We are delighted to join the Nonfiction Picture Book meme 2020 hosted by Alyson Beecher @ Kid Lit Frenzy. We would also be linking our nonfiction choices with our reading themes throughout the year, when we can.
I have read about this picturebook which has been shared repeatedly by trusted fellow book bloggers for a few months now. I am so thrilled to discover that it is available via Singapore’s NLB Overdrive. It is the perfect book to share for our reading theme, clearly.
The Oldest Student: How Mary Walker Learned To Read (Amazon | Book Depository)
Written by Rita Lorraine Hubbard Illustrated by Oge Mora
Published by Schwartz & Wade (2020)
ISBN: 1524768286 (ISBN13: 9781524768287)
Borrowed from Singapore NLB Overdrive. Book photos taken by me.
Mary Walker was born to slavery. Working is like breathing to her. There was never any time for her to think about learning or reading or personal development: survival was more important and getting through one day after the next. Yet, despite this, she longed to be free like the birds.
After the Emancipation Proclamation, life barely improved. This is one of the key things to be learned through narratives such as these: a proclamation of freedom is not enough. There has to be reparation. However, that is an argument to be made for another time.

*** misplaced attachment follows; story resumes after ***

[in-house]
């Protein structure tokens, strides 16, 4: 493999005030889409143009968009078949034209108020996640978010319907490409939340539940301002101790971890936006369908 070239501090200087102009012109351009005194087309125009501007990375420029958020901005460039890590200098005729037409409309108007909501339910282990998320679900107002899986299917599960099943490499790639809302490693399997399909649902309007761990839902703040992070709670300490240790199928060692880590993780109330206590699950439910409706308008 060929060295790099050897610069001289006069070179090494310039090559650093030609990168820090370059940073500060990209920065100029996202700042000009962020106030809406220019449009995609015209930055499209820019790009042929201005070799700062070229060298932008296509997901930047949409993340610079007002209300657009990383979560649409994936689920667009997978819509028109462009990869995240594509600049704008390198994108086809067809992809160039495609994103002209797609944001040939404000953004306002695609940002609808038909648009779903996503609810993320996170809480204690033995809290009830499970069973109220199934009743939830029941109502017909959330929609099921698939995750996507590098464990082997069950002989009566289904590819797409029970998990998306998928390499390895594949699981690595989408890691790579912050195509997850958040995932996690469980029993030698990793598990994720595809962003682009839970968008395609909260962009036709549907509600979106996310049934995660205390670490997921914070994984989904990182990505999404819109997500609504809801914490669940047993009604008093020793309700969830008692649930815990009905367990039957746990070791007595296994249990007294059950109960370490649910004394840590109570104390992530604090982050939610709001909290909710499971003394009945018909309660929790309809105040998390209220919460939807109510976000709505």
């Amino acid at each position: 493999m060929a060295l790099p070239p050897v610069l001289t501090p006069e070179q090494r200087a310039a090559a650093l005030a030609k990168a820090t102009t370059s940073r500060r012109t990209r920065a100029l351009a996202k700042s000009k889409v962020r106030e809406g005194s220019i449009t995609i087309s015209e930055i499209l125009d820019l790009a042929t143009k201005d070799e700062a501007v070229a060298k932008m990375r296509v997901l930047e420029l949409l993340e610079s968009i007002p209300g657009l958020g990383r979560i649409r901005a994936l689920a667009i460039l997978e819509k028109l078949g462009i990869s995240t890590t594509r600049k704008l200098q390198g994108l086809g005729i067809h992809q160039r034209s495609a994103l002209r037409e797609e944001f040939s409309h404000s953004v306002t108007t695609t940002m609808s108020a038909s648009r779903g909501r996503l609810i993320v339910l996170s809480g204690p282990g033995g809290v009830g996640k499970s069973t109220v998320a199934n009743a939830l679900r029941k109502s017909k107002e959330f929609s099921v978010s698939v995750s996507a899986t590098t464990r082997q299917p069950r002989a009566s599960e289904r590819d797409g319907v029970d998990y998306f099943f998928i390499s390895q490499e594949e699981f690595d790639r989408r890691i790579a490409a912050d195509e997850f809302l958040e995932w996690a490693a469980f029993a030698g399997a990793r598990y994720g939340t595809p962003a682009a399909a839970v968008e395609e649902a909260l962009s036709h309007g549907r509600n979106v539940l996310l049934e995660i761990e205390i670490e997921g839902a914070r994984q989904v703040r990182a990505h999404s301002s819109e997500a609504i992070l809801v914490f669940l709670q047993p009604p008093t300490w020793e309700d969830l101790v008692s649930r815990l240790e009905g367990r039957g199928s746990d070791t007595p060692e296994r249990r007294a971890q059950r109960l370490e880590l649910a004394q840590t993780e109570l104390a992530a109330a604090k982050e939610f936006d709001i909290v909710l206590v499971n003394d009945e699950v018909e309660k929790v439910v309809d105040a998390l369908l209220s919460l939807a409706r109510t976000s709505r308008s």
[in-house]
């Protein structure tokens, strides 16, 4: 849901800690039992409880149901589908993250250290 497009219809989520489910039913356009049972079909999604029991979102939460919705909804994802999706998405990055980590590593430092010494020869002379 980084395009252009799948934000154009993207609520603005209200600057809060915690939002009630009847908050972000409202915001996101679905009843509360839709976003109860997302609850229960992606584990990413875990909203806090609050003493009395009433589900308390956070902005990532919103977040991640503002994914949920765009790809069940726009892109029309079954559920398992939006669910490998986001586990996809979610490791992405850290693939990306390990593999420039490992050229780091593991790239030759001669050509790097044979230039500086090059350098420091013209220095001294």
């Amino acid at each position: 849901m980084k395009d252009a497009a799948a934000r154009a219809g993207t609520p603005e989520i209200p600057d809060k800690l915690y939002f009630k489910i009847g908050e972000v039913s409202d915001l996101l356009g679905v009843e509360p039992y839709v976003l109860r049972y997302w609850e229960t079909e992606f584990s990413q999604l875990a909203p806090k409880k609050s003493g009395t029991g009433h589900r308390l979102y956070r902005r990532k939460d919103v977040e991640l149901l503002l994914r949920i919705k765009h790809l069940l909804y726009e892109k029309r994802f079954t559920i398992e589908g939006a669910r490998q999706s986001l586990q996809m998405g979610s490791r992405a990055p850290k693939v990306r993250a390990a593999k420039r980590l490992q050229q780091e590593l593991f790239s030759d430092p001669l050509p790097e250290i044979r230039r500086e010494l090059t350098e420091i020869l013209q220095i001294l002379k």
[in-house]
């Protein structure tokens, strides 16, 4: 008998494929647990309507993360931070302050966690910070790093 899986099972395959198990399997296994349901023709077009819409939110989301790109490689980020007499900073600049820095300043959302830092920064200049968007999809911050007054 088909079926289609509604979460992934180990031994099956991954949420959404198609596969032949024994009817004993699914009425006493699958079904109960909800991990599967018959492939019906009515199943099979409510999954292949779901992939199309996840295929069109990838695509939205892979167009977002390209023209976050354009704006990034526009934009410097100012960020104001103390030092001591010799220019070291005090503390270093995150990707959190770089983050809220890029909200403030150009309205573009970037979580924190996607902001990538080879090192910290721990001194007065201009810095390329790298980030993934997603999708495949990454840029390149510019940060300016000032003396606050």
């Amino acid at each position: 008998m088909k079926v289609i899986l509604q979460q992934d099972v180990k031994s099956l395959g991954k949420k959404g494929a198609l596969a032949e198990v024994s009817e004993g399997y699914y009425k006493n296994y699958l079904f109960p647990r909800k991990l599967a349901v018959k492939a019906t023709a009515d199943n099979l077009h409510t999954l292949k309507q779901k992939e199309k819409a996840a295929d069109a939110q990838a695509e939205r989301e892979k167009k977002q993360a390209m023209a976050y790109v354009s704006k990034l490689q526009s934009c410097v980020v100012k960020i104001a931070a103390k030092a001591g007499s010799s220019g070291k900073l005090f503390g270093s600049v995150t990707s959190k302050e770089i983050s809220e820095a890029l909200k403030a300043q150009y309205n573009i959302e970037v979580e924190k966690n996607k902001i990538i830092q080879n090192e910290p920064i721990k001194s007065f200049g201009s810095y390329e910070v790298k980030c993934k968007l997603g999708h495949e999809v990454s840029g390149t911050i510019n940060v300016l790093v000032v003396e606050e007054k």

Mary Walker did her best with the paltry little that she was given and she worked it hard – until soon enough she had a family of her own. While Mary Walker always wanted to learn how to read, there never seemed to be enough time, until she became very old and ended up outliving her entire family. Then, she had plenty enough time in her hands. With none of her family members around to read to her, she thought it was the perfect time to learn.
Mary Walker is nothing but determined. She walked into a reading class being held in her building when she was 114 years old, and proceeded to work hard once again, this time as a reader, as a student. Mary Walker’s story is life-affirming and a testament to everything I hold dear: one can become a reader no matter what age, colour, religious denomination, gender identity, political affiliation, ethnicity/nationality. So yes, Mary Walker says go open that book now and read. This is a story that I predict will win multiple awards this year.
Educators and parents would be happy to note that there is also an Author’s Note at the end which indicated which portions of the narrative have been fictionalized or imagined, as well as a list of References at the beginning of the story for those who wish to know more about Mary Walker’s life.
#ReadIntl2020 Update: Both author and illustrator are people of color.